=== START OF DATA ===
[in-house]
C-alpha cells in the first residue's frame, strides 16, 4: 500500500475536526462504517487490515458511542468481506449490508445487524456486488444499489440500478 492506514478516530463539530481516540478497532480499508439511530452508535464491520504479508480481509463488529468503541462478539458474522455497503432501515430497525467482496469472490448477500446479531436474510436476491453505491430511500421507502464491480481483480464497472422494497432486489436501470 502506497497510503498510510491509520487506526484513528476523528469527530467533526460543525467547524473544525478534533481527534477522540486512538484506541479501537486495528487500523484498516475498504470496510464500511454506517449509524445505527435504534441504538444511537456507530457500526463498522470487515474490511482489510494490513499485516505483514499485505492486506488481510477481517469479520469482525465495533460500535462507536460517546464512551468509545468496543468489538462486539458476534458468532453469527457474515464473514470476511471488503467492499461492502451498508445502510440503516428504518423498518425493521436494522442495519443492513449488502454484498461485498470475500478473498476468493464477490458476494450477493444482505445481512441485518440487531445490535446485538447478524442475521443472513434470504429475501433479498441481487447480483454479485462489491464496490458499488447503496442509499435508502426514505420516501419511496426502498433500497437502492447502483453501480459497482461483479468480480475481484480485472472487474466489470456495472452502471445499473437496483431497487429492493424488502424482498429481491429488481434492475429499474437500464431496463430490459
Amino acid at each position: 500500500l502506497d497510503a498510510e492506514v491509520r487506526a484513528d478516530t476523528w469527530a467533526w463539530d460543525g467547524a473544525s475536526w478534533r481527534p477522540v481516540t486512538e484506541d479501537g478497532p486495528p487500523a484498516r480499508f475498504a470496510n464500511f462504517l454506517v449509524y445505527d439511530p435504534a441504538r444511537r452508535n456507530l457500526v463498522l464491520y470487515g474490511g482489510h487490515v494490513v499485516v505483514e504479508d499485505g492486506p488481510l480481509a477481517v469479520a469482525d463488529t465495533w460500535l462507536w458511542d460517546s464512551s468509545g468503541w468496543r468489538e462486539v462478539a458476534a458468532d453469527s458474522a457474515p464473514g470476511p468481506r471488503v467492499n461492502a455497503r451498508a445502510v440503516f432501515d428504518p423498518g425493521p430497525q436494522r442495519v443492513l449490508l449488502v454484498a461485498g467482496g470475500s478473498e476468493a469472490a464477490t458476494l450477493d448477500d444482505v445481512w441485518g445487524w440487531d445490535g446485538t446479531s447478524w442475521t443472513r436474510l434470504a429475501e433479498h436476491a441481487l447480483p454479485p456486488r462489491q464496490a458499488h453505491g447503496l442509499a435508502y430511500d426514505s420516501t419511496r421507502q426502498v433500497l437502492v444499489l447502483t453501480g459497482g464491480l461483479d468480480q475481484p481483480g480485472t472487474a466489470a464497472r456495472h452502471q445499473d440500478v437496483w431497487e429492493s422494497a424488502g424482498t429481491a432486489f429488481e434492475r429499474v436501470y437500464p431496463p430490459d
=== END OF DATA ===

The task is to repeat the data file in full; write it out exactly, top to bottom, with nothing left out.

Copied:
[in-house]
C-alpha cells in the first residue's frame, strides 16, 4: 500500500475536526462504517487490515458511542468481506449490508445487524456486488444499489440500478 492506514478516530463539530481516540478497532480499508439511530452508535464491520504479508480481509463488529468503541462478539458474522455497503432501515430497525467482496469472490448477500446479531436474510436476491453505491430511500421507502464491480481483480464497472422494497432486489436501470 502506497497510503498510510491509520487506526484513528476523528469527530467533526460543525467547524473544525478534533481527534477522540486512538484506541479501537486495528487500523484498516475498504470496510464500511454506517449509524445505527435504534441504538444511537456507530457500526463498522470487515474490511482489510494490513499485516505483514499485505492486506488481510477481517469479520469482525465495533460500535462507536460517546464512551468509545468496543468489538462486539458476534458468532453469527457474515464473514470476511471488503467492499461492502451498508445502510440503516428504518423498518425493521436494522442495519443492513449488502454484498461485498470475500478473498476468493464477490458476494450477493444482505445481512441485518440487531445490535446485538447478524442475521443472513434470504429475501433479498441481487447480483454479485462489491464496490458499488447503496442509499435508502426514505420516501419511496426502498433500497437502492447502483453501480459497482461483479468480480475481484480485472472487474466489470456495472452502471445499473437496483431497487429492493424488502424482498429481491429488481434492475429499474437500464431496463430490459
Amino acid at each position: 500500500l502506497d497510503a498510510e492506514v491509520r487506526a484513528d478516530t476523528w469527530a467533526w463539530d460543525g467547524a473544525s475536526w478534533r481527534p477522540v481516540t486512538e484506541d479501537g478497532p486495528p487500523a484498516r480499508f475498504a470496510n464500511f462504517l454506517v449509524y445505527d439511530p435504534a441504538r444511537r452508535n456507530l457500526v463498522l464491520y470487515g474490511g482489510h487490515v494490513v499485516v505483514e504479508d499485505g492486506p488481510l480481509a477481517v469479520a469482525d463488529t465495533w460500535l462507536w458511542d460517546s464512551s468509545g468503541w468496543r468489538e462486539v462478539a458476534a458468532d453469527s458474522a457474515p464473514g470476511p468481506r471488503v467492499n461492502a455497503r451498508a445502510v440503516f432501515d428504518p423498518g425493521p430497525q436494522r442495519v443492513l449490508l449488502v454484498a461485498g467482496g470475500s478473498e476468493a469472490a464477490t458476494l450477493d448477500d444482505v445481512w441485518g445487524w440487531d445490535g446485538t446479531s447478524w442475521t443472513r436474510l434470504a429475501e433479498h436476491a441481487l447480483p454479485p456486488r462489491q464496490a458499488h453505491g447503496l442509499a435508502y430511500d426514505s420516501t419511496r421507502q426502498v433500497l437502492v444499489l447502483t453501480g459497482g464491480l461483479d468480480q475481484p481483480g480485472t472487474a466489470a464497472r456495472h452502471q445499473d440500478v437496483w431497487e429492493s422494497a424488502g424482498t429481491a432486489f429488481e434492475r429499474v436501470y437500464p431496463p430490459d